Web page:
When we use the term “card technologies“, what do we mean? The easy answer is – any technology that can be placed on a card. What is a card? Typically we think of our credit or bank card but there are other sizes and materials used for different applications. The card can be made of plastic (polyester, pvc, or some other material) or paper, card, or even some amalgamation of materials. The common point is that the card is used to provide “access” to something and it includes some form of AIDC (Automatic Identification and Data Capture) technology.
There are currently three main technologies we think of when we mention card technologies. These are magnetic stripe, smart cards, and optical cards. Other technologies can be put on cards as well (such as bar codes, touch memory, etc.). Often the card will have printing on it which may involve technologies such as Dye Diffusion Thermal Transfer (D2T2) direct to card printing.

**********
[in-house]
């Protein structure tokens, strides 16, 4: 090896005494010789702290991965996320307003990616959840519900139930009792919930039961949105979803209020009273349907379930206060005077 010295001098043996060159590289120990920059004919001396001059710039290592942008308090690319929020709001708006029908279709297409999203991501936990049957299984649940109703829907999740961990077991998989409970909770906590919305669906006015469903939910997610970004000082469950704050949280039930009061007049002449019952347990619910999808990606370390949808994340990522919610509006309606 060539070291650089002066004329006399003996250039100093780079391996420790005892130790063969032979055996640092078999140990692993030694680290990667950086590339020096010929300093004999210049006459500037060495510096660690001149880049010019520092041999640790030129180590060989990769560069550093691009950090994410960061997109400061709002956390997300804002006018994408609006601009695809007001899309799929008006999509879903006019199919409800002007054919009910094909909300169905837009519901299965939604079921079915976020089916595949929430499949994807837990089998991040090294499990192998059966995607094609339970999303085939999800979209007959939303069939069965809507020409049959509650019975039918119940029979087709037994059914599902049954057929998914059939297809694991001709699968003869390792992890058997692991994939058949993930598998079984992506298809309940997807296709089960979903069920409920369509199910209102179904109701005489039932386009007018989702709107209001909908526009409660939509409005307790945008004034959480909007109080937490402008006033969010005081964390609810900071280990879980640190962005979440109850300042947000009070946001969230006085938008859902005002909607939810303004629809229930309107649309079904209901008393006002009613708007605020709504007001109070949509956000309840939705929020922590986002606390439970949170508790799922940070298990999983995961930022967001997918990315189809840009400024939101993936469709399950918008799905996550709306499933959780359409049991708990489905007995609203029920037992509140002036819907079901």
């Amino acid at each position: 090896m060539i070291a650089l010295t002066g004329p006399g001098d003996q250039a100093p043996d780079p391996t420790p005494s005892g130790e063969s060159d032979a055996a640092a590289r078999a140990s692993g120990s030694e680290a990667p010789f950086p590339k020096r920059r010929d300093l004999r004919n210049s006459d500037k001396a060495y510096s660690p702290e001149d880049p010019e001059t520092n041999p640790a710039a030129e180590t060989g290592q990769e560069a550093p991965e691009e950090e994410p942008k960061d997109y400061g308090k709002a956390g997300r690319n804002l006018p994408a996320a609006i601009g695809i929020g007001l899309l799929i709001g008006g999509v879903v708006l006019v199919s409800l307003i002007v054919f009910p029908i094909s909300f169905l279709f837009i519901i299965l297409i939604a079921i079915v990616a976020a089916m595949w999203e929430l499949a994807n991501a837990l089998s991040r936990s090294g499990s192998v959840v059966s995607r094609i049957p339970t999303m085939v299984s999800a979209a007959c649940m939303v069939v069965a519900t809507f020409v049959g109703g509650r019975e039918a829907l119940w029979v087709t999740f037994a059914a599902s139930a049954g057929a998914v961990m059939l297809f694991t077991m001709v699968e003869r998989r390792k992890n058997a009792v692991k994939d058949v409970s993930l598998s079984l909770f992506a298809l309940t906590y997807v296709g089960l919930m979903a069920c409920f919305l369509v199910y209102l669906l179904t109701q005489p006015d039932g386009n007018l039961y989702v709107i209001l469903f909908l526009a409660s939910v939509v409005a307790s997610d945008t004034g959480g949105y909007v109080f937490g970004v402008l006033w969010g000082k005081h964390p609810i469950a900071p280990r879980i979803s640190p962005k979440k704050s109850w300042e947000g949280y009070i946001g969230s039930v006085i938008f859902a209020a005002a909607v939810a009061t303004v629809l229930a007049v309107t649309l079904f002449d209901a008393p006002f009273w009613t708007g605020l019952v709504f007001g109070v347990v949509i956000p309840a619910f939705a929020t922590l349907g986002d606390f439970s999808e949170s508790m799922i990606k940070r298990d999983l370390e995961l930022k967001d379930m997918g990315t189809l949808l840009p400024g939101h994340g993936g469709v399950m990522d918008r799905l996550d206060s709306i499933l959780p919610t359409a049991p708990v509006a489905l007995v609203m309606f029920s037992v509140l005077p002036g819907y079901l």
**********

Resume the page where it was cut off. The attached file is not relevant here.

Cards have been with us for a long time, especially if you use the broader definition of what a card is. When you start to talk about “our industry”, there are a few dates that may be of interest.
Charge a plate
First Social Security card issued
Franklin National Bank – first credit card
1952 and later
Credit cards from Chase Manhattan, Bank of America, Marine Midland Trust
Credit card & ATMs
London Transit Authority magnetic stripe tickets in the London Underground
BART Transit tickets with magnetic stripe
Suggested use of magnetic stripe on ATB
Patent 3702464 – basis for card with IC
Magnetic stripe standard
Smart card standard
Magnetic stripe mandate on bank cards
Renewed effort for magnetic stripe on ATB
Contactless cards standard
EMV specifications for electronic cash
Optical memory card standard
High coercivity magnetic stripe standard
As we approach 60 years of card technology, you see that we have encompassed a great many achievements. Many of them, we use everyday and don’t even think about. How many “cards” do you have in your wallet right now, probably between 3 and 10 if you are a typical business person.